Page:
I would wager that 90 percent of American combat troops killed in action during the Vietnam War never saw their killers. Whether it was a sniper at 200 yards, a rocket fired into a base camp or an attack from a well-concealed bunker complex, the element of surprise was usually on the side of our enemies. But our forces did have one elite weapon that sometimes took the advantage away. At times, these weapons even turned such situations upside down and enabled us to surprise and take them out....

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The Road Not Taken by Max Boot

The Road Not Taken by Max Boot

In chronicling the adventurous life of legendary CIA operative Edward Lansdale, The Road Not Taken definitively reframes our understanding of the Vietnam War. In this epic biography of Edward Lansdale (1908 - 1987), the man said to be the fictional model for Graham Greene's The Quiet American, best-selling historian Max Boot demonstrates how Lansdale pioneered a "hearts and mind" diplomacy, first in the Philippines, then in Vietnam. It was a visionary policy that, as Boot reveals, was...

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The Last Airborne Deployment of WWII

The Last Airborne Deployment of WWII

In the early morning hours of March 24, 1945, a massive WWII airborne operation known as Operation Varsity launched with an attempt to deploy 17,000 American and British Airborne troops across the Rhine River. It was the largest single-day airborne operation in history. C-47 Transport Planes Release Hundreds of Paratroopers during Operation Varsity. In the final months of WWII, Western Allied Forces advanced east into Germany. This meant crossing numerous rivers, many of which no longer had...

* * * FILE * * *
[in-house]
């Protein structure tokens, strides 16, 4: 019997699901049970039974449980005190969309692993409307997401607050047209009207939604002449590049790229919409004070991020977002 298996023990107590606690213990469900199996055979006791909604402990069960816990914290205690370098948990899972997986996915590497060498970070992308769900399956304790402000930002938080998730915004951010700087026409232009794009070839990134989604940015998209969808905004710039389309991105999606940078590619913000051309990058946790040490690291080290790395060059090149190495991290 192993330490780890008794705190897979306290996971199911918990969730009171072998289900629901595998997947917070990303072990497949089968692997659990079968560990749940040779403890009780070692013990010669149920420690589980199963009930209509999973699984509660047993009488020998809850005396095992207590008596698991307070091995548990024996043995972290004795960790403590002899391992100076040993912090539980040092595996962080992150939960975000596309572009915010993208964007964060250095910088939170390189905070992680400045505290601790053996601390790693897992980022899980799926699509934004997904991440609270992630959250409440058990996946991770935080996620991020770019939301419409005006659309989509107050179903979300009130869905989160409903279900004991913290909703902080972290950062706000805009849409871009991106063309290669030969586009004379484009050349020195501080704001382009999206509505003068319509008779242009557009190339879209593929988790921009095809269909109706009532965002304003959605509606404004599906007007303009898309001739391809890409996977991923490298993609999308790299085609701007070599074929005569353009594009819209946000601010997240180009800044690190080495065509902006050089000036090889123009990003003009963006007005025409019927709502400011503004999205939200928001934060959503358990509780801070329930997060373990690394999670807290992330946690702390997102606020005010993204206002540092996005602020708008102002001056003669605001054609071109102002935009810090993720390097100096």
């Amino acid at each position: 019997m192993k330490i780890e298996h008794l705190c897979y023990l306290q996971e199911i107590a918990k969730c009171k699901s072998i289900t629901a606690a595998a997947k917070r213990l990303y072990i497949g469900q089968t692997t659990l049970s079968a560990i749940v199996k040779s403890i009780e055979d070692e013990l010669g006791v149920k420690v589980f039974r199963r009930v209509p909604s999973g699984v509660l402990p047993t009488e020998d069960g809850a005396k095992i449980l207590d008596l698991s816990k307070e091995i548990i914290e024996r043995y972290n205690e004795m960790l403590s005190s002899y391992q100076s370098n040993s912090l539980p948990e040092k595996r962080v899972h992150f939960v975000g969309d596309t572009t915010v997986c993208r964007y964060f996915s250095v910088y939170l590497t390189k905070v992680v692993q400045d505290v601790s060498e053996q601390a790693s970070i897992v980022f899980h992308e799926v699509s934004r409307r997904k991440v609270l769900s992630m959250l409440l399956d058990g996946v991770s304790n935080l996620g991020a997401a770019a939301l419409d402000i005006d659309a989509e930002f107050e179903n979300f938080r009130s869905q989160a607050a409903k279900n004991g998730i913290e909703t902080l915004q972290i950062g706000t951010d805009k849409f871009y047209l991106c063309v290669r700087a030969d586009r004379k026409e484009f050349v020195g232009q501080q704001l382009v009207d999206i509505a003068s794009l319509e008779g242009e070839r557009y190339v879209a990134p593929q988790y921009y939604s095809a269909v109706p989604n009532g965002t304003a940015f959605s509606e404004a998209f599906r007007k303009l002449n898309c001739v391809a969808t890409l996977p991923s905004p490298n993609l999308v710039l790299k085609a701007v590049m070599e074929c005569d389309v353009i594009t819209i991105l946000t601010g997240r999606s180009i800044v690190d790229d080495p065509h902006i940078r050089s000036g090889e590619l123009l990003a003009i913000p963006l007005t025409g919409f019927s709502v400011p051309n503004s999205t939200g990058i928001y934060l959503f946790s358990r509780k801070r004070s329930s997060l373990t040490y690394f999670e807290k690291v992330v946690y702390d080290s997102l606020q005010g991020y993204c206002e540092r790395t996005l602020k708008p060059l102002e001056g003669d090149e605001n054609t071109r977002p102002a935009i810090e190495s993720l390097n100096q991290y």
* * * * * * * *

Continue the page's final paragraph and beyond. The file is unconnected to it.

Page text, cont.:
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Cpt Humbert Roque “Rocky” Versace, U.S. Army (1959–1965) – Medal of Honor Recipient

Cpt Humbert Roque “Rocky” Versace, U.S. Army (1959–1965) – Medal of Honor Recipient

Captain Humbert Roque Versace, affectionately called "Rocky," was an officer of the United States Army. He went on to receive the Medal of Honor-the greatest military decoration of the United States-for the heroic actions he undertook as a prisoner of war in the Vietnam War. Puerto Rican-Italian by descent, he was the first member of the U.S. Army to have ever received such a distinction. Born on July 2, 1937, in Honolulu, Hawaii, Versace was the eldest of five children. Versace's father was...

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Call Sign Chaos by Jim Mattis

Call Sign Chaos by Jim Mattis

Call Sign Chaos is the account of Jim Mattis's storied career, from wide-ranging leadership roles in three wars to ultimately commanding a quarter of a million troops across the Middle East. Along the way, Mattis recounts his foundational experiences as a leader, extracting the lessons he has learned about the nature of warfighting and peacemaking, the importance of allies, and the strategic dilemmas - and short-sighted thinking - now facing our nation. He makes it clear why America must...